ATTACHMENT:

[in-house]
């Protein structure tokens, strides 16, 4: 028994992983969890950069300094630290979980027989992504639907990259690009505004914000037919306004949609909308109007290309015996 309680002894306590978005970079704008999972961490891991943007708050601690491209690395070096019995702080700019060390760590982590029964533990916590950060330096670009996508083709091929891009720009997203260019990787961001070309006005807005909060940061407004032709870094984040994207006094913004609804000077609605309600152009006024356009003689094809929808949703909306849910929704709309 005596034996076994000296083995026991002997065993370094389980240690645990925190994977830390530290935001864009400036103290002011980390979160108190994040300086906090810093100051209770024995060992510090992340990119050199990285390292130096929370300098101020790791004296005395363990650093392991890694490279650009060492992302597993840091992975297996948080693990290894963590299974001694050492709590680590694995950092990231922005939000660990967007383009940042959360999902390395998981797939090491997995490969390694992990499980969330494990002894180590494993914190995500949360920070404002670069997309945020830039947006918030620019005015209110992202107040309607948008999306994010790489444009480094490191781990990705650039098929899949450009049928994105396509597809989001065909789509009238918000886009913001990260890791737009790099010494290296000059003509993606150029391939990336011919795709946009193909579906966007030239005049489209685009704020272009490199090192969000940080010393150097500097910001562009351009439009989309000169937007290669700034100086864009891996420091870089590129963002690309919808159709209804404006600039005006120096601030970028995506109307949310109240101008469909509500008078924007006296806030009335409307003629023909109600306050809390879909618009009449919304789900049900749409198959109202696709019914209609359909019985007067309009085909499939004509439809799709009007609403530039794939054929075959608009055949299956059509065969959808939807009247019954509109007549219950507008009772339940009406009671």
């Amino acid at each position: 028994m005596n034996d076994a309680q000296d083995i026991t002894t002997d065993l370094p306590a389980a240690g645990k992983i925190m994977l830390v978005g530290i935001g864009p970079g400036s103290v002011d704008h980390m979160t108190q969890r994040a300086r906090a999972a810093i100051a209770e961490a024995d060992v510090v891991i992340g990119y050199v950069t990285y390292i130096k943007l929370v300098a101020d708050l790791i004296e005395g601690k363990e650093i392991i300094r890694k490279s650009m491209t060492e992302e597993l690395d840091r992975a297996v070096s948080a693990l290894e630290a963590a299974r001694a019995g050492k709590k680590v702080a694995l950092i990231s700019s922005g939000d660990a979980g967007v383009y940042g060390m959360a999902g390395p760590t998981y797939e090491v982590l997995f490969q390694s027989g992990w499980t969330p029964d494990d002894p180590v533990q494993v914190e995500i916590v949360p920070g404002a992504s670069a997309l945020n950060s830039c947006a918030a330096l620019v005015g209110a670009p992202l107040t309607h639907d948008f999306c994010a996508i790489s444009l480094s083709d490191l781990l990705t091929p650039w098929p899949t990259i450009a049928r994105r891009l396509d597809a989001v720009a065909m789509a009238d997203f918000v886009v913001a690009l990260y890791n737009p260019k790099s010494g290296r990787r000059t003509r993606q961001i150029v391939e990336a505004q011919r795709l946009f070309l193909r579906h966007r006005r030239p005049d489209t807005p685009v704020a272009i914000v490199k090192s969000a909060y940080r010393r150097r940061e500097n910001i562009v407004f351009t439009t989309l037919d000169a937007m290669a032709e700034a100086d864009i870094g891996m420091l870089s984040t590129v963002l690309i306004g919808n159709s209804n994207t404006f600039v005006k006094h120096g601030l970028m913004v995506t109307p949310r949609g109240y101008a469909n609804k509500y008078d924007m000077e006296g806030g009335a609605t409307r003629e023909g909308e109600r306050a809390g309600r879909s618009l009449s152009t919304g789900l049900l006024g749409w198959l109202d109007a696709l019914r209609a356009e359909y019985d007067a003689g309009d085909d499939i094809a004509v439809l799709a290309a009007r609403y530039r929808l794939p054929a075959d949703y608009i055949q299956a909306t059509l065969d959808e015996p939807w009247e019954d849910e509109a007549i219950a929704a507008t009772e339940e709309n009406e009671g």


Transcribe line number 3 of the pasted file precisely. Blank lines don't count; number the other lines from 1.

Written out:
């Amino acid at each position: 028994m005596n034996d076994a309680q000296d083995i026991t002894t002997d065993l370094p306590a389980a240690g645990k992983i925190m994977l830390v978005g530290i935001g864009p970079g400036s103290v002011d704008h980390m979160t108190q969890r994040a300086r906090a999972a810093i100051a209770e961490a024995d060992v510090v891991i992340g990119y050199v950069t990285y390292i130096k943007l929370v300098a101020d708050l790791i004296e005395g601690k363990e650093i392991i300094r890694k490279s650009m491209t060492e992302e597993l690395d840091r992975a297996v070096s948080a693990l290894e630290a963590a299974r001694a019995g050492k709590k680590v702080a694995l950092i990231s700019s922005g939000d660990a979980g967007v383009y940042g060390m959360a999902g390395p760590t998981y797939e090491v982590l997995f490969q390694s027989g992990w499980t969330p029964d494990d002894p180590v533990q494993v914190e995500i916590v949360p920070g404002a992504s670069a997309l945020n950060s830039c947006a918030a330096l620019v005015g209110a670009p992202l107040t309607h639907d948008f999306c994010a996508i790489s444009l480094s083709d490191l781990l990705t091929p650039w098929p899949t990259i450009a049928r994105r891009l396509d597809a989001v720009a065909m789509a009238d997203f918000v886009v913001a690009l990260y890791n737009p260019k790099s010494g290296r990787r000059t003509r993606q961001i150029v391939e990336a505004q011919r795709l946009f070309l193909r579906h966007r006005r030239p005049d489209t807005p685009v704020a272009i914000v490199k090192s969000a909060y940080r010393r150097r940061e500097n910001i562009v407004f351009t439009t989309l037919d000169a937007m290669a032709e700034a100086d864009i870094g891996m420091l870089s984040t590129v963002l690309i306004g919808n159709s209804n994207t404006f600039v005006k006094h120096g601030l970028m913004v995506t109307p949310r949609g109240y101008a469909n609804k509500y008078d924007m000077e006296g806030g009335a609605t409307r003629e023909g909308e109600r306050a809390g309600r879909s618009l009449s152009t919304g789900l049900l006024g749409w198959l109202d109007a696709l019914r209609a356009e359909y019985d007067a003689g309009d085909d499939i094809a004509v439809l799709a290309a009007r609403y530039r929808l794939p054929a075959d949703y608009i055949q299956a909306t059509l065969d959808e015996p939807w009247e019954d849910e509109a007549i219950a929704a507008t009772e339940e709309n009406e009671g």